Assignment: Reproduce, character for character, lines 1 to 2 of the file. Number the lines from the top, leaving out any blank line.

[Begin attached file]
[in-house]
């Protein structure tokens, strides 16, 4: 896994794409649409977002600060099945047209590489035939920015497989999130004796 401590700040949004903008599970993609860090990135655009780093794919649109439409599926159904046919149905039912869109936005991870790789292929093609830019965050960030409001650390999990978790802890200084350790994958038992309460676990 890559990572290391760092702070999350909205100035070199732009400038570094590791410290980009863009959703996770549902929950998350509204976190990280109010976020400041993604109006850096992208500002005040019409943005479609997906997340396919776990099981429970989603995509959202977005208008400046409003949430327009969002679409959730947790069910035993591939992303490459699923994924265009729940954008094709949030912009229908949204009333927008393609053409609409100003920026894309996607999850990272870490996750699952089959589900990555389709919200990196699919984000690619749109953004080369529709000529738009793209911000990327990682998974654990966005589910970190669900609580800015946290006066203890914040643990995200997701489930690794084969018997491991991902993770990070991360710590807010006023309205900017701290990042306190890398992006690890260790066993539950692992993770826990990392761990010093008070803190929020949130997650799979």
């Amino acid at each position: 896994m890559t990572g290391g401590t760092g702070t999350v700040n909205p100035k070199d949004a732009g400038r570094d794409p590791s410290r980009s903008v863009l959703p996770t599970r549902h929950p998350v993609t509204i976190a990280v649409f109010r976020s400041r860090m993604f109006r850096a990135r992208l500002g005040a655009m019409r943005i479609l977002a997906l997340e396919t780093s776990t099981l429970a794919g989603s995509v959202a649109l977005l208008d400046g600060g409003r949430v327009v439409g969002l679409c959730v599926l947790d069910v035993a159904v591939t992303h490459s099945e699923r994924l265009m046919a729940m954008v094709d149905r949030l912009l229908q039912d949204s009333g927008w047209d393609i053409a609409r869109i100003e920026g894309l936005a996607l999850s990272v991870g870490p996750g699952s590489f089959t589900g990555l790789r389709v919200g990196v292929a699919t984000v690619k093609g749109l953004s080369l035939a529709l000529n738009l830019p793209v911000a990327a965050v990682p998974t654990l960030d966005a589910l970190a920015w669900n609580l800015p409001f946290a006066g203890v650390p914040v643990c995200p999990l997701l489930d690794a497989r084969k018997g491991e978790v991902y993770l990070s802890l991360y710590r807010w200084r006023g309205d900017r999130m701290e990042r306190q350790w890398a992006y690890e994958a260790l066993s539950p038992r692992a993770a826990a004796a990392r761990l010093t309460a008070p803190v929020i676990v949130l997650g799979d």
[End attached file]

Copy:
[in-house]
């Protein structure tokens, strides 16, 4: 896994794409649409977002600060099945047209590489035939920015497989999130004796 401590700040949004903008599970993609860090990135655009780093794919649109439409599926159904046919149905039912869109936005991870790789292929093609830019965050960030409001650390999990978790802890200084350790994958038992309460676990 890559990572290391760092702070999350909205100035070199732009400038570094590791410290980009863009959703996770549902929950998350509204976190990280109010976020400041993604109006850096992208500002005040019409943005479609997906997340396919776990099981429970989603995509959202977005208008400046409003949430327009969002679409959730947790069910035993591939992303490459699923994924265009729940954008094709949030912009229908949204009333927008393609053409609409100003920026894309996607999850990272870490996750699952089959589900990555389709919200990196699919984000690619749109953004080369529709000529738009793209911000990327990682998974654990966005589910970190669900609580800015946290006066203890914040643990995200997701489930690794084969018997491991991902993770990070991360710590807010006023309205900017701290990042306190890398992006690890260790066993539950692992993770826990990392761990010093008070803190929020949130997650799979």